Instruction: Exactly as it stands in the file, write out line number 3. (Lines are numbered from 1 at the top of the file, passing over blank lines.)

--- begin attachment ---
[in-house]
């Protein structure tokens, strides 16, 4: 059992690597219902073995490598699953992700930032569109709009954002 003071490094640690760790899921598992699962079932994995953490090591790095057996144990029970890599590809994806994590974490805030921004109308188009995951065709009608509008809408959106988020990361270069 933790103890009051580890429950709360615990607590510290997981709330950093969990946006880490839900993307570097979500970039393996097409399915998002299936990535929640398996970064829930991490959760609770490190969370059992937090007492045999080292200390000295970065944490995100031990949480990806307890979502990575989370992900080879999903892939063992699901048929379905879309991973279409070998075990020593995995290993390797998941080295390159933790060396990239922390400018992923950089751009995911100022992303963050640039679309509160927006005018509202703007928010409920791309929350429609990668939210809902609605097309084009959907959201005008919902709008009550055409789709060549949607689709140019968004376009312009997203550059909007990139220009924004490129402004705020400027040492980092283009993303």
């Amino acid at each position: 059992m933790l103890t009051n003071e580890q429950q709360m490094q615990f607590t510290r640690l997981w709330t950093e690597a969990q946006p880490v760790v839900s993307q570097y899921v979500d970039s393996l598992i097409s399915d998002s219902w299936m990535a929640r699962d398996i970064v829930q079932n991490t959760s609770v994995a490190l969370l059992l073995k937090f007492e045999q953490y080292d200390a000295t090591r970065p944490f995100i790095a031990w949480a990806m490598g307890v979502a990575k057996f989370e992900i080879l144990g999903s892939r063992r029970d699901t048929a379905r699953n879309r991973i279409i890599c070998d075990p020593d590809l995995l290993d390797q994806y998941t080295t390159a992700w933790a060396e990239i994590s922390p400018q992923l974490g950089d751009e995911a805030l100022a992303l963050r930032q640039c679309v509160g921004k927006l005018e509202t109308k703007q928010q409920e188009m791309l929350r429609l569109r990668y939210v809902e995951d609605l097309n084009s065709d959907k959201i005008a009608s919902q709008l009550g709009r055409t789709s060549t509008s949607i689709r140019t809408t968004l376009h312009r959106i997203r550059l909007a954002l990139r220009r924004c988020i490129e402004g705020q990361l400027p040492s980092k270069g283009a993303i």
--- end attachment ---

């Amino acid at each position: 059992m933790l103890t009051n003071e580890q429950q709360m490094q615990f607590t510290r640690l997981w709330t950093e690597a969990q946006p880490v760790v839900s993307q570097y899921v979500d970039s393996l598992i097409s399915d998002s219902w299936m990535a929640r699962d398996i970064v829930q079932n991490t959760s609770v994995a490190l969370l059992l073995k937090f007492e045999q953490y080292d200390a000295t090591r970065p944490f995100i790095a031990w949480a990806m490598g307890v979502a990575k057996f989370e992900i080879l144990g999903s892939r063992r029970d699901t048929a379905r699953n879309r991973i279409i890599c070998d075990p020593d590809l995995l290993d390797q994806y998941t080295t390159a992700w933790a060396e990239i994590s922390p400018q992923l974490g950089d751009e995911a805030l100022a992303l963050r930032q640039c679309v509160g921004k927006l005018e509202t109308k703007q928010q409920e188009m791309l929350r429609l569109r990668y939210v809902e995951d609605l097309n084009s065709d959907k959201i005008a009608s919902q709008l009550g709009r055409t789709s060549t509008s949607i689709r140019t809408t968004l376009h312009r959106i997203r550059l909007a954002l990139r220009r924004c988020i490129e402004g705020q990361l400027p040492s980092k270069g283009a993303i």